The Edward C. Peters House — originally called Ivy Hall — has a rich and remarkable history. It was designed by noted architect Gottfried L. Norrman and built in 1883. The 4,399 square-foot, two-and-one-half story residence is a rare and marvelous survivor of Atlanta’s past. The house stands in the heart of Atlanta’s Midtown cityscape of modern skyscrapers, highways and urban parks.
Architectural historians and preservationists have deemed the Peters House an important example of American architecture and one of the finest examples of Queen Anne-style architecture in the state of Georgia and the South. Revered as a tangible piece of Atlanta’s fast-disappearing architectural history, the Peters House is the oldest, most complete and single most important representation of Atlanta’s storied New South period.
The Peters family was responsible not only for the shaping of Midtown Atlanta but also for the creation of the Peters Park area, part of a 400-acre tract of land owned by Richard Peters. Richard’s son, Edward Peters, donated part of the land to serve as the original 1885 campus of the Georgia Institute of Technology. Edward Peters was a financier and president of the Atlanta Street Railway Company. He was among the city officials who laid the first paving stone for Atlanta’s streets in June 1882. He served on the city council for decades and also served as a county commissioner and alderman. Edward Peters avidly supported the extension of Atlanta’s city limits in 1904 from Sixth to 15th streets and was instrumental in the city’s annexation and purchase of Piedmont Park.
The Peters House survived the Great Atlanta Fire of 1917 when dozens of homes between Ponce de Leon and North avenues were dynamited as a firebreak to save mansions and homes in the surrounding area. More than 70 city blocks were destroyed during the fire. The house was nearly demolished in 1971, but was saved by the Victorian Society of America. The house was added to the National Register of Historic Places the following year.
The Peters House was purchased by Bill Swearingen and Bill Dunaway and converted into The Mansion restaurant in 1973. A remodel and addition by designer Alan Salzman garnered an Atlanta Urban Design Commission award that same year. During the Centennial Olympic Games, the restaurant was rented as a hospitality suite to the German Olympic delegation. The house has remained vacant and unused since a debilitating upper-level fire in 2000.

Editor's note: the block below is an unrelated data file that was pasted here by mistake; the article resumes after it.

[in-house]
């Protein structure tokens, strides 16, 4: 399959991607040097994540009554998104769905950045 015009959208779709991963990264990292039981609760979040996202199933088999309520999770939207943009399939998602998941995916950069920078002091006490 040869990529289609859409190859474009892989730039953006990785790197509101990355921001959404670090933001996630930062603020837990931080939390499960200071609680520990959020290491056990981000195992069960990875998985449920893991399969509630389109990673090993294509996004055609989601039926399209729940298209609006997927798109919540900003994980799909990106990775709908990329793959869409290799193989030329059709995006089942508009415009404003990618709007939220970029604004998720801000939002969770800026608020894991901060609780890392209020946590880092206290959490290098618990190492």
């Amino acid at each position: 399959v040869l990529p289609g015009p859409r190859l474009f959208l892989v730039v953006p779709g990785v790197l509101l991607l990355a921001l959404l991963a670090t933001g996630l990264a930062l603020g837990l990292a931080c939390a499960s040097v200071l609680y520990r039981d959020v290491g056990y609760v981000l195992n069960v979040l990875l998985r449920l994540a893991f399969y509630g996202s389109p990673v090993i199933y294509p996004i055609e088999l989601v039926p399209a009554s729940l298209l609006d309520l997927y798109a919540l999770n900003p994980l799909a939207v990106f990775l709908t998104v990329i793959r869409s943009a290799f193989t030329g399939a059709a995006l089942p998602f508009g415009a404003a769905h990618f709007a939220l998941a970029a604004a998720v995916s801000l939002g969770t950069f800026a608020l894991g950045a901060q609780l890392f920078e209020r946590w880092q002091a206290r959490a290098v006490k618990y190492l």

The Peters House was designated an Atlanta Landmark Building by the Atlanta Urban Design Commission in 1989 and was listed among the most endangered buildings in Atlanta in 2001 and 2003 by the Atlanta Preservation Center. It was selected as one of 12 historic homes in Atlanta featured as a historic tourist destination by the National Trust for Historic Preservation.
The Edward C. Peters House is highly significant for its preserved architecture, which exemplifies the new Queen Anne style that was developed in England in the 1870s. The distinctive style also came into fashion in the United States in the late 19th century. The Peters House is one of the finest and earliest examples of Queen Anne-style architecture in America.
Characteristics of the house that embody the Queen Anne architectural style include the asymmetrical façade, the use of half timbering in the gables and other decorative details such as verge boards, carved wood panels, brackets and embellished turned posts on the porches and balconies. Two great cross gables form the basic floor design, and bay windows articulate the exterior. No stained glass was used in the home, but the windows are ornamented with large central panes surrounded by smaller square and rectangular plates. Massive pocket doors reinforce the openness of the floor plan.
Terracotta shingles divide the first and the second floors as a stringcourse, which also adds texture to the red brick façade. The massive brick porte-cochere, or carriage door, features heavy Romanesque arches. The semicircular porch facing Ponce de Leon Avenue is fitted with pilasters adorned with grand foliate capitals.
Interior features include dark wood paneling, decorative fireplace surrounds with Japanese influence, a carved pulpit on the landing level, tooled leather and tiles in the dining room.
Early, non-Queen Anne-style additions to the home include a glassed-in upper-level sun porch and the addition of an Otis elevator, which is reported to be the earliest residential elevator in the state of Georgia.